You could have easily heard a pin drop.
It was as if they were as all just as mesmerized as we were, by what was happening on stage that they took a collective breath and didn’t let it go all evening in case they spoiled any of the numerous thrilling moments.
If anyone ever wanted to know what makes classical music so compelling for audiences who love it and embrace it, the opening night of Giasone would have been the perfect platform to stand on and gain an understanding why,
Its sounds were a compelling rhythmic pulse to daily life, especially when the singers and musicians become fine artisans and craftsmen working in tune with each other.
Hansen and his colleagues were like rock gods, passionate, full of purpose, as they presented the most frequently performed opera of the 17th century.
Why was that so? Quite simply because the public loved it! And while a great deal has changed since that time, our basic humanity and love of music and beauty hasn’t.
It is certainly about the notes and the way they are arranged, but it is also so much more.
It is all about the pleasure felt at the phrasing, the sweetness of the harmonies, the strength as an opposite of the softness, the light and the shade and the simply spellbinding voices that caressed the notes and turned them into so much more.
Music of such renowned excellence as the Pinchgut Opera produces offers a sound that connects with the human soul to soothe, to motivate and lift it up to a place of grace and contemplation.
The soul of Cavalli’s era is consummated in marvellous music that reveals all by its purity. It reflects all that was good about life, especially an awakening love of nature, and it swept all before it.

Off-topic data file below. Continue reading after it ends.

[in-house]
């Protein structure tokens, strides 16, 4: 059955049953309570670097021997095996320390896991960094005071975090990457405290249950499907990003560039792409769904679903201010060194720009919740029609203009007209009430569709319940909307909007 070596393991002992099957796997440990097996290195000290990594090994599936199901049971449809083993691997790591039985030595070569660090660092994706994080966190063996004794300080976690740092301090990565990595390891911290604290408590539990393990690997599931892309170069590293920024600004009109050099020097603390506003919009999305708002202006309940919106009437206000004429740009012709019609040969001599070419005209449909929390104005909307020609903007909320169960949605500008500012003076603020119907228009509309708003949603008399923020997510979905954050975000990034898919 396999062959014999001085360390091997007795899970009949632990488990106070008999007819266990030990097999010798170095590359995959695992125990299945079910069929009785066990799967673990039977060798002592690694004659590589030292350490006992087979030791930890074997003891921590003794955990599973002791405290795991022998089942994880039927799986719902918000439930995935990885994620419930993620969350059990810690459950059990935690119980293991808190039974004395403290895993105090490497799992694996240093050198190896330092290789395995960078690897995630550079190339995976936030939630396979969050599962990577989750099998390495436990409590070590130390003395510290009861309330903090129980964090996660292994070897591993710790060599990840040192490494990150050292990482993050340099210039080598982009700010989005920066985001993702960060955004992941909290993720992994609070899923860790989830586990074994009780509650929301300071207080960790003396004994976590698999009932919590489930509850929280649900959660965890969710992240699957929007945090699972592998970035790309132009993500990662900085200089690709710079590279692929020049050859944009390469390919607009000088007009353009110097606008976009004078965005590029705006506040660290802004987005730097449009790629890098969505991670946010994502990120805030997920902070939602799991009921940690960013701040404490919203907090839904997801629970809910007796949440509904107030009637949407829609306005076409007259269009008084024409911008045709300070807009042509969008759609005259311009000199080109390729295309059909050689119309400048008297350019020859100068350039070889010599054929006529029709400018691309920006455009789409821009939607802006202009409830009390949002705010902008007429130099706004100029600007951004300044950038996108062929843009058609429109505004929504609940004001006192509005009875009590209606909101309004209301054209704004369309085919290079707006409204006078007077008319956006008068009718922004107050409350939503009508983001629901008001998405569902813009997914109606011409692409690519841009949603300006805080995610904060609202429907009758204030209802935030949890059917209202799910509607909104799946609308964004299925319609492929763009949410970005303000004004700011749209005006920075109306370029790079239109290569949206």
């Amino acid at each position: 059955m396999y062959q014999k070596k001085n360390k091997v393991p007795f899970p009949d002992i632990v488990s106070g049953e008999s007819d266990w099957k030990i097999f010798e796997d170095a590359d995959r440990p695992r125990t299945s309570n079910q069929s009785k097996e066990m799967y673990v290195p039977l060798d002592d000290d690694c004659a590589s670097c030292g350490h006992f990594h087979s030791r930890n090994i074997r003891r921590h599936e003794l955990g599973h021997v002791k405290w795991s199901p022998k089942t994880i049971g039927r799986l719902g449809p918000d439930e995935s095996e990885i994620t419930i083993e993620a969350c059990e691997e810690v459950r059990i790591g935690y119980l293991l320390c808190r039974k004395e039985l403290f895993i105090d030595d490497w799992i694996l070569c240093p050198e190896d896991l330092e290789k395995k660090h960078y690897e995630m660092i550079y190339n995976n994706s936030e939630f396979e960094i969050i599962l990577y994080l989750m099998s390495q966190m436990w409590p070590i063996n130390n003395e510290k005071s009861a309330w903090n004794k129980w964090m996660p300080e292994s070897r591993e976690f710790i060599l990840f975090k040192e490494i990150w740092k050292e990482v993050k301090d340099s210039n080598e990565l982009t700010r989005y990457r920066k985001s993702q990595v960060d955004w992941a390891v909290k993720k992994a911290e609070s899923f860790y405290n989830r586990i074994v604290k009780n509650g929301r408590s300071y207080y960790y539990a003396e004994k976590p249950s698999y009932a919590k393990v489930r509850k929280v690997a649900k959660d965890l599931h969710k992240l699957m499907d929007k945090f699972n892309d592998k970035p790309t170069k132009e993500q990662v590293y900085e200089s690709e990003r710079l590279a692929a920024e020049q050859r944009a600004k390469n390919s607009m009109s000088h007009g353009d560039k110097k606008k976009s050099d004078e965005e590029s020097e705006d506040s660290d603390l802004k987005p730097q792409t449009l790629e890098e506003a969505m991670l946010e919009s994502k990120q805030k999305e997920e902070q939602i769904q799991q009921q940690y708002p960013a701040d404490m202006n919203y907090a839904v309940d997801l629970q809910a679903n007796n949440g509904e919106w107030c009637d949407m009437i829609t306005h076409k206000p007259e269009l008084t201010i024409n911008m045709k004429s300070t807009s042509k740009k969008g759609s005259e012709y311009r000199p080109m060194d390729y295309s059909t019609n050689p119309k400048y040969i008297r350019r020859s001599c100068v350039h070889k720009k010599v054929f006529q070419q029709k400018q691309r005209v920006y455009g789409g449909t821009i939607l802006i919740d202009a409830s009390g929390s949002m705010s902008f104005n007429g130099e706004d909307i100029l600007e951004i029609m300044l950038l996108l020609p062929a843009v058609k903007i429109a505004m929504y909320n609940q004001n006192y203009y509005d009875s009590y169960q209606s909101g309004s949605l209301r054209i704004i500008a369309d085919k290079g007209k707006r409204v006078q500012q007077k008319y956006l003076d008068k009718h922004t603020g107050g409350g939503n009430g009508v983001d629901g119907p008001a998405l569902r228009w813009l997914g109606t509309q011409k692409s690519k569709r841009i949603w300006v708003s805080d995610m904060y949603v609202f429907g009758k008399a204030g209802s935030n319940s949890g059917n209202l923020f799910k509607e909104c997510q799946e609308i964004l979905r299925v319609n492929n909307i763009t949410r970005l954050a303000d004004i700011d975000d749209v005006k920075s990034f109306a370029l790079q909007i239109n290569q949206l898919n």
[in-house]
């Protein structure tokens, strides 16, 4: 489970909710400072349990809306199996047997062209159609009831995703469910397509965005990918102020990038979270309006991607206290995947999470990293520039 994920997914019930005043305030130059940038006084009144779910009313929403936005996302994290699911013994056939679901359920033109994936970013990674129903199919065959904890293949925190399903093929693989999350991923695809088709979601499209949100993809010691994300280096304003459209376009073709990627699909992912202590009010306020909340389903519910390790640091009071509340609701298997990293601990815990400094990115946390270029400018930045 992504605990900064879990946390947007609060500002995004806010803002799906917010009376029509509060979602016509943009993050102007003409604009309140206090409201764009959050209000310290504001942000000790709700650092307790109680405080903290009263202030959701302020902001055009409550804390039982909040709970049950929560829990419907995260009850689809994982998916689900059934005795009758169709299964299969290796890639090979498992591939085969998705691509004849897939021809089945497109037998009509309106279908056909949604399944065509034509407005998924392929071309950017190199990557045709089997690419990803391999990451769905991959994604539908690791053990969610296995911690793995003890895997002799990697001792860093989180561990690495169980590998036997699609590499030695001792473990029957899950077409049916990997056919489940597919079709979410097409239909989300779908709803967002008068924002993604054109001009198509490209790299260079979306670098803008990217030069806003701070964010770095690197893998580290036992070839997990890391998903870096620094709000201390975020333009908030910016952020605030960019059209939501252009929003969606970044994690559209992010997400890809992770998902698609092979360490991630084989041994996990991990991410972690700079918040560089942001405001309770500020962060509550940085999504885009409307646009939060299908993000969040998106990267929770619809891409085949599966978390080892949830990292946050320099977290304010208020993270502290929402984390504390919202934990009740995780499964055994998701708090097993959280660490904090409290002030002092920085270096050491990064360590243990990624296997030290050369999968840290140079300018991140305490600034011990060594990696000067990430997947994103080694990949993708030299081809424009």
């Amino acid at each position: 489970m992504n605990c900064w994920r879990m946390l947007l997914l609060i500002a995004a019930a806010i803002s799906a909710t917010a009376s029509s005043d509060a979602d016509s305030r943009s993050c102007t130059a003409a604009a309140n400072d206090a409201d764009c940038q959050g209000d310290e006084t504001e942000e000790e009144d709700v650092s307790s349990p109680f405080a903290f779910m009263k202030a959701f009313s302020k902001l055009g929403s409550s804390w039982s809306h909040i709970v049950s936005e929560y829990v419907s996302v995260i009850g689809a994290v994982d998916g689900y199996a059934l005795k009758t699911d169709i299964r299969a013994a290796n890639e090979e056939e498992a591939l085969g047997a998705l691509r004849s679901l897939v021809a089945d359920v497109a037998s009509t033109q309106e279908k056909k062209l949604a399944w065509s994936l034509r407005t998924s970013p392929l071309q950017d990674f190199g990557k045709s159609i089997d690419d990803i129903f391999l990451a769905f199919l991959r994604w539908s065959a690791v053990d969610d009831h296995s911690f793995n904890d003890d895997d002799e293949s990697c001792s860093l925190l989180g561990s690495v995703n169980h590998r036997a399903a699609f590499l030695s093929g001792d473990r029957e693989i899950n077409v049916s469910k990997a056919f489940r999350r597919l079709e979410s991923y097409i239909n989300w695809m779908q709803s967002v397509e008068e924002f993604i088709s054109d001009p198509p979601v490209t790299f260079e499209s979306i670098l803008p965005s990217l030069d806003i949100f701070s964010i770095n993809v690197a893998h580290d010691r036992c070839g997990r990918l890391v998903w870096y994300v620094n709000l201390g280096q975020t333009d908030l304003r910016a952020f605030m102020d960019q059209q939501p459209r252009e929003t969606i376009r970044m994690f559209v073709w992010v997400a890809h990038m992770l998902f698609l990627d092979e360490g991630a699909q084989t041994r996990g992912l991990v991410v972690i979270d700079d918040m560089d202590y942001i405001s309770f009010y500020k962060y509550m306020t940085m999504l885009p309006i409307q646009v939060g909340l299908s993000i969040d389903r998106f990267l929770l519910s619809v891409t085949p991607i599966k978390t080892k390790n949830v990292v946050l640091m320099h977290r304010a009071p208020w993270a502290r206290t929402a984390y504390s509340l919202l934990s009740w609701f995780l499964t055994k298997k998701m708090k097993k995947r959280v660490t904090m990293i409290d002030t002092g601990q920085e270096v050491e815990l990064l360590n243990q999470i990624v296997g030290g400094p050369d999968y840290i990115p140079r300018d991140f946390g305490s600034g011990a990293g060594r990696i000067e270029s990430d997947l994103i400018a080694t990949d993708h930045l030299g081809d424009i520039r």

Celeste Lazarenko’s Medea had great purity and she sang with a clarity that was touching, tuneful and ever so thrilling.
There was a minute or two in a final aria being sung by Inisfile, the spellbinding Miriam Allen, that you could have believed you were alone riding on a cloud of a sound that was so ethereal and beautiful it made you ache all over.
She attained such a state of grace, one in which the sweet sound and gentleness of her voice was so achingly lovely that you could feel the tears well up and begin to softly flow involuntarily down your cheeks with joy.
The tenor Andrew Goodwin, who sang the role of Egeo, has a truly lovely voice. He left you in no doubt as to why he has garnered so many fans since he first quested for love as Orpheus in the Pinchgut Opera’s production of Joseph Haydn’s l’Anima del Filosofo; Orpheus and Eurydice in December 2010.
They will keep continue to queuing up for more.
Christopher Saunders as Demo, left you hungering to hear more as did Adrian McEneiry as Delfa, David Greco as Oreste and Nicholas Dinopolous as Ercole/Basso. Their character impersonations were funny, witty, brave, courageous and allowed us to empathize with them all.
The tiny, but mighty Alexandra Oomens was all sheer delight. A third year conservatorium student with a big beautiful voice, lots of self assurance, a perky almost cheeky presentation and bags of style there is no doubt either that she will go far.
I loved every minute of my Pinchgut Opera December 2013 experience, as did a dear friend from New Zealand who happened to be in town on business and able to stay and share a truly special night. It was a birthday treat for me that was more than the icing and the candle on any cake could ever be. And now it is a treasured memory.
Becoming a great opera star on the vastness of world stage as well as a bright star in the gleaming firmament of glorious music is no mean feat.
It is also a career you have to ‘live’ for much of your life.
Learning to balance it and have quality time with the people you love is more than difficult and for me it was indeed wonderful to see and meet so many of the performers family members who were there in full force.
All their children certainly made them proud.
David Hansen is the consummate professional and surrounded by family friends, fans and followers all quite literally cheering him on, he and his colleagues put on quite a show, one that should have us all joyously singing in our bathtubs for evermore.
Carolyn McDowall, The Culture Concept Circle 2013